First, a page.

Mark-Paul Gosselaar on ‘Pitch’: “The other side, the acting side, is easy, in relation to the physical stuff”
“I started playing it in a certain way and the writers started writing it a certain way to complement what I was doing onscreen.” – Mark-Paul Gosselaar on ‘Pitch’
Mark-Paul Gosselaar is currently staring in Pitch, Fox’s newest TV series following a young woman who becomes the first female to play in the baseball league. Gosselaar plays the part of Mike Lawson, the beefy, ageing catcher for the San Diego Padres. Though he can hardly really be seen as ageing, since his character is 36, but that’s entering twilight years for a career in baseball, at least. For Gosselaar, the role of Mike was an intriguing one, tough to play, and one that he really wanted to make his own.
“The character Mike Lawson — it was written a bit different. It wasn’t the character that we see on television now. I started playing it in a certain way and the writers started writing it a certain way to complement what I was doing onscreen. But Mike Lawson was more of a playboy, and I don’t think they wanted me to be the veteran catcher. I think I was written a little younger possibly. But yeah, sometimes you get on a project and they like what you’re doing and they start riding in that direction.”
Of course, starring in a TV show about baseball, means there’s going to be a lot of baseball being played on screen. For actors, this either means learning the sport- and learning how to be convincing on screen playing it, or using doubles. Gosselaar explains that while using a double was the initial intention, that is no longer the case:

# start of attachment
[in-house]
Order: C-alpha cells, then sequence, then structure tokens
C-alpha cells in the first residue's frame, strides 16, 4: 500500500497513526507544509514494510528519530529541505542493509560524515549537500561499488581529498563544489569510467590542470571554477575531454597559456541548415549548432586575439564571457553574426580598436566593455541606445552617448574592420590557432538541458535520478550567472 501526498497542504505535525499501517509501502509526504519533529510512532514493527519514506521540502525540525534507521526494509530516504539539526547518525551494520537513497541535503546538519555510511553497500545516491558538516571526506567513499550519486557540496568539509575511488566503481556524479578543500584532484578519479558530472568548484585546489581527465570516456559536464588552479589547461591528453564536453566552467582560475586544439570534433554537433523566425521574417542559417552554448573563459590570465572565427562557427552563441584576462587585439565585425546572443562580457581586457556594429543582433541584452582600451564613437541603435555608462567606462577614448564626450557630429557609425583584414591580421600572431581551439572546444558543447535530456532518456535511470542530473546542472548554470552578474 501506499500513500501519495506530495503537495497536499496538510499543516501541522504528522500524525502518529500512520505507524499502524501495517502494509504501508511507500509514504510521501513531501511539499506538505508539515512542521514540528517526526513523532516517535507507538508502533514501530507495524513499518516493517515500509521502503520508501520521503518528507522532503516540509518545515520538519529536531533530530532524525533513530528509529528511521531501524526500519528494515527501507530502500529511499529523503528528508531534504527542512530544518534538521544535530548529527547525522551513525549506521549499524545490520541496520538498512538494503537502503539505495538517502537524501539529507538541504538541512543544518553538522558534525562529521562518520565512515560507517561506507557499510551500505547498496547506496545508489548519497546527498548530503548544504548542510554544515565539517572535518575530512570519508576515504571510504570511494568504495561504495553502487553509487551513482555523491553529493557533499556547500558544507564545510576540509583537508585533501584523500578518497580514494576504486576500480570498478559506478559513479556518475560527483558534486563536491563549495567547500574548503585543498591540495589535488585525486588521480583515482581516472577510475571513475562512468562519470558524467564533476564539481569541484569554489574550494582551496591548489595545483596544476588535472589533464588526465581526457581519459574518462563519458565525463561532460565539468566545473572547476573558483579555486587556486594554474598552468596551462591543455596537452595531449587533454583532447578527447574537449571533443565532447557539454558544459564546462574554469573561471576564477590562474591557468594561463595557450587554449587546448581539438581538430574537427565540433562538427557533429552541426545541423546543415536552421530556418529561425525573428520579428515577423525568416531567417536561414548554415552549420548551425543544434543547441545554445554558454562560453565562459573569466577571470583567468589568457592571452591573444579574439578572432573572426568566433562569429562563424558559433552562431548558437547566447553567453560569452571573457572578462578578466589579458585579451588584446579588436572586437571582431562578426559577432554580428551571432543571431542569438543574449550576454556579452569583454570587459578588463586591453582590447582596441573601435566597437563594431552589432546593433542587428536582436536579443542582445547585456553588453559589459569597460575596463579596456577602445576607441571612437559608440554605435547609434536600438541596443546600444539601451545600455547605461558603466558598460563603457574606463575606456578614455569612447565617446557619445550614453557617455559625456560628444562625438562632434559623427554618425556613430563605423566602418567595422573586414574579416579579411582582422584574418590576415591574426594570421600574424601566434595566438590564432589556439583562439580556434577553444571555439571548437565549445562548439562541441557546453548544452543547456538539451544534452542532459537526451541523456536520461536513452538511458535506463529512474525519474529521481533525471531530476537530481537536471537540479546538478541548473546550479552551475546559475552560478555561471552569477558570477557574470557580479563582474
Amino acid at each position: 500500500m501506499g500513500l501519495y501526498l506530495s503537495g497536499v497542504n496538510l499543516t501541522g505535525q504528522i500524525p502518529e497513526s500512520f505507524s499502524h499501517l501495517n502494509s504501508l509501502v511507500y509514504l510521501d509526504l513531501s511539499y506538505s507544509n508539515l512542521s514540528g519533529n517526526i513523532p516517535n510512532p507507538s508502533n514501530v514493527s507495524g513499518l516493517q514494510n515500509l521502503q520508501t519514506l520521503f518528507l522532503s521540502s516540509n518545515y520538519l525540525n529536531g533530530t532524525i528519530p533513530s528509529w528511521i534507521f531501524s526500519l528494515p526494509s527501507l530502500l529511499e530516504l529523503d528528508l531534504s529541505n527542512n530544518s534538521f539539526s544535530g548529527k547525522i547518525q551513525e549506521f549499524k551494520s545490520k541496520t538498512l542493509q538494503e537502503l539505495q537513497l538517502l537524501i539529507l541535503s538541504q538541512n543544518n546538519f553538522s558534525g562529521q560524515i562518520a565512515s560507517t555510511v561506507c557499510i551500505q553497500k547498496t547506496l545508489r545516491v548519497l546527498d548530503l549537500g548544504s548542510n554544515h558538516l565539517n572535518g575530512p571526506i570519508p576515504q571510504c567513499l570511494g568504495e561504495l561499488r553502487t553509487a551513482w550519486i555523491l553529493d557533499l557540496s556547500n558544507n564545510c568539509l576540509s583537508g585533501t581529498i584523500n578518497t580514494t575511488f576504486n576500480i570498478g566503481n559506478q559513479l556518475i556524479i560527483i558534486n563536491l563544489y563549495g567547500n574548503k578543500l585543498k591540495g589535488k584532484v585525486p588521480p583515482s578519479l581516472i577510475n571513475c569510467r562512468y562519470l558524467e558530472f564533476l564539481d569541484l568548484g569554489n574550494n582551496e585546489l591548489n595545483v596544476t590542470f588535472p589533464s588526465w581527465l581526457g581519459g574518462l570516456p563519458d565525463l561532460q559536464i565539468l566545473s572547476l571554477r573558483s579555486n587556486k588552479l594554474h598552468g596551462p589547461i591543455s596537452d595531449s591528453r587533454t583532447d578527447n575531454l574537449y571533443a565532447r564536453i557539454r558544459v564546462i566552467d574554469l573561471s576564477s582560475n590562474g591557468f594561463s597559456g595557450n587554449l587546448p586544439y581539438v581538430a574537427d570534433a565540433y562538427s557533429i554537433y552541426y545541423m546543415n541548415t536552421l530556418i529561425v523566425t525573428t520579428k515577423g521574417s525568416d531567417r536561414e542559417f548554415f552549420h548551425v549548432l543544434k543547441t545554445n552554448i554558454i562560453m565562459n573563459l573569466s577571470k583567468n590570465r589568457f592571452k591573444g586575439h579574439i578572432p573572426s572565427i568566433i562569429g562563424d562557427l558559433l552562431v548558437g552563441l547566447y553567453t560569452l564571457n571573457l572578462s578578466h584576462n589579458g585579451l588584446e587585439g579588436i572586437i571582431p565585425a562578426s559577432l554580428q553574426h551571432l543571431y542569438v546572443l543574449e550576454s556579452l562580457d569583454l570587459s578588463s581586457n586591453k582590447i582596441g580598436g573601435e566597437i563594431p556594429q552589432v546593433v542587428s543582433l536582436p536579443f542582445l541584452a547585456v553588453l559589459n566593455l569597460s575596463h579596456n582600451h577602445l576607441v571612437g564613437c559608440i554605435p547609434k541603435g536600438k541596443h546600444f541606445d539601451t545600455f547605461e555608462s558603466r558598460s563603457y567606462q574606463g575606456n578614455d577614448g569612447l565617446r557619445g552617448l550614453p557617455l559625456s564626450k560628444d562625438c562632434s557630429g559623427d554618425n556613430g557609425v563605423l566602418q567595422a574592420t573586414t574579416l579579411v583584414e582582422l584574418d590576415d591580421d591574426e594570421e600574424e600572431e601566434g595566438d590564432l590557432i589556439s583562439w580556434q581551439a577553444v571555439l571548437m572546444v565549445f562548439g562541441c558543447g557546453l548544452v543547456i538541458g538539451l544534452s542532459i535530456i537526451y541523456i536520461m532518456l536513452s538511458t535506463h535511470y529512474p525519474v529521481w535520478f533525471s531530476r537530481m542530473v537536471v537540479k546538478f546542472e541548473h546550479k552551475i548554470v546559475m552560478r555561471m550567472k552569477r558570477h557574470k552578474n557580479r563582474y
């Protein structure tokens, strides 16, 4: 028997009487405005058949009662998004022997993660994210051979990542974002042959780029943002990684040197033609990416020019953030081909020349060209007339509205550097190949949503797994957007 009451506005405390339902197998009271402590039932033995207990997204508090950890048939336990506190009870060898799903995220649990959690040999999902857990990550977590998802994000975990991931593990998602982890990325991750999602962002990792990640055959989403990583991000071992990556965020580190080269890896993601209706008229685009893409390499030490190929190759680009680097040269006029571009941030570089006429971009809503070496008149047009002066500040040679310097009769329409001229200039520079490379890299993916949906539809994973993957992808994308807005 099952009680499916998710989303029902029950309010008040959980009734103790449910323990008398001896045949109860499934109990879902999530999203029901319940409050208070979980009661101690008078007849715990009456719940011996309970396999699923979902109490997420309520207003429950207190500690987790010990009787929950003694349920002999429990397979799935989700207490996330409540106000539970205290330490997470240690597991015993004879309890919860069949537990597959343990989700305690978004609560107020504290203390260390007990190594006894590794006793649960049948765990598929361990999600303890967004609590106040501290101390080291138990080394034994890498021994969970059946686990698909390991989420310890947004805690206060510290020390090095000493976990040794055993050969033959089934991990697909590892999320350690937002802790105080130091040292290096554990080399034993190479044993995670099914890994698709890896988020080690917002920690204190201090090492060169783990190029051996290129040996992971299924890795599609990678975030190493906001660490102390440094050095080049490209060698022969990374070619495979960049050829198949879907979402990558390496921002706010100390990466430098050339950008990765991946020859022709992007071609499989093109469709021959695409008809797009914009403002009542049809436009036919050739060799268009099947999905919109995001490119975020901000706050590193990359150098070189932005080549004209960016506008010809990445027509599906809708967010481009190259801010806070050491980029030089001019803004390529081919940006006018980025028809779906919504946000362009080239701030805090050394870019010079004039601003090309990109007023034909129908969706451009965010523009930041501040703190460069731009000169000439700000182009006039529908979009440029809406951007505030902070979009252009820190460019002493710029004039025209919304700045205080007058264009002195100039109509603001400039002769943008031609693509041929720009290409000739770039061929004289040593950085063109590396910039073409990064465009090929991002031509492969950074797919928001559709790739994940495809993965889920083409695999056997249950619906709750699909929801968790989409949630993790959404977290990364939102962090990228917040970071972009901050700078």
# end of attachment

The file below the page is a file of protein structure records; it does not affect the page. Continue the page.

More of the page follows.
“One of the big things for MLB was to make sure we look as authentic as possible. So they had doubles for us for the pilot and I think there’s a few scenes where we actually use a double and since then, since we went into production, Mo [McRae], myself, and Kylie have not used doubles at all. We were training four times a week when we weren’t working, for three hours a day, and then while we’re working, it’s basically any open slot we could get, we were either batting or throwing or catching. So we’re constantly either watching baseball, doing baseball, or acting baseball. It’s been the most intense, physically taxing job that I’ve had. The other side, the acting side, is easy, in relation to the physical stuff.”
Most people know Gosselaar from his role of Zack Morris in Saved by the Bell; a teen show that pulled in massive audiences across the globe and is still though of fondly by many. It’s impossible for Gosselaar to escape this, but then, neither does he want to. Unlike many stars who were catapulted to fame at an early age, Gosselaar and most of his Saved by the Bell co-stars (including Mario Lopez), have gone on to forge successful careers and haven’t gone off the rails. Gosselaar says he has his stable family life to thank for it, and also the fact that he didn’t view the show as a job at all.
“If you look at the whole of the cast, we all turned out pretty well, and we’re all pretty successful in our way. Looking back, I would just say that we had good family backgrounds to rely on. I know that Mario has a great mother and father and Elizabeth has a great mother and father, and same with Tiffani. We’ve all come from a background that I think was pretty safe and relatively normal. It was a different time. We were actors, but these actors that come up nowadays, I’m in awe of them. I have so much respect for them because they come in knowing exactly what they want to do. They’re like, “I’m going to do this,” and their work is amazing. And I feel with us, on Saved by the Bell, we were just doing something that was fun and something you can do after school. I didn’t think of it as a career until after I’d finished.”